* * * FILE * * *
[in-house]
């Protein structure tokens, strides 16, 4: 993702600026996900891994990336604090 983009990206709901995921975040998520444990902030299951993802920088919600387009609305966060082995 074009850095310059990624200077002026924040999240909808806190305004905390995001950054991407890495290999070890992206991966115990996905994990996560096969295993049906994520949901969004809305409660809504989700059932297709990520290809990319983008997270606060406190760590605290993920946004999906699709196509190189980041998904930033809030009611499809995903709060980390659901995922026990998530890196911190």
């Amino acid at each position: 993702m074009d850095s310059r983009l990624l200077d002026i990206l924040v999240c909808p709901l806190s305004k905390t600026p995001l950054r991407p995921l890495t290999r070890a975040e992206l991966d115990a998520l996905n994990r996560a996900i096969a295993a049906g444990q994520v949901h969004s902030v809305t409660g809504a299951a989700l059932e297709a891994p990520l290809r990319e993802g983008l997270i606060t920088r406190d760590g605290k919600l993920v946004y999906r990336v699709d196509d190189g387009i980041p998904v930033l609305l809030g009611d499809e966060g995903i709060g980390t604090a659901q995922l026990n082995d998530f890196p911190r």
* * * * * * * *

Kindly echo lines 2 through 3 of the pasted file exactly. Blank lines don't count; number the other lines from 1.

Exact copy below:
């Protein structure tokens, strides 16, 4: 993702600026996900891994990336604090 983009990206709901995921975040998520444990902030299951993802920088919600387009609305966060082995 074009850095310059990624200077002026924040999240909808806190305004905390995001950054991407890495290999070890992206991966115990996905994990996560096969295993049906994520949901969004809305409660809504989700059932297709990520290809990319983008997270606060406190760590605290993920946004999906699709196509190189980041998904930033809030009611499809995903709060980390659901995922026990998530890196911190």
């Amino acid at each position: 993702m074009d850095s310059r983009l990624l200077d002026i990206l924040v999240c909808p709901l806190s305004k905390t600026p995001l950054r991407p995921l890495t290999r070890a975040e992206l991966d115990a998520l996905n994990r996560a996900i096969a295993a049906g444990q994520v949901h969004s902030v809305t409660g809504a299951a989700l059932e297709a891994p990520l290809r990319e993802g983008l997270i606060t920088r406190d760590g605290k919600l993920v946004y999906r990336v699709d196509d190189g387009i980041p998904v930033l609305l809030g009611d499809e966060g995903i709060g980390t604090a659901q995922l026990n082995d998530f890196p911190r």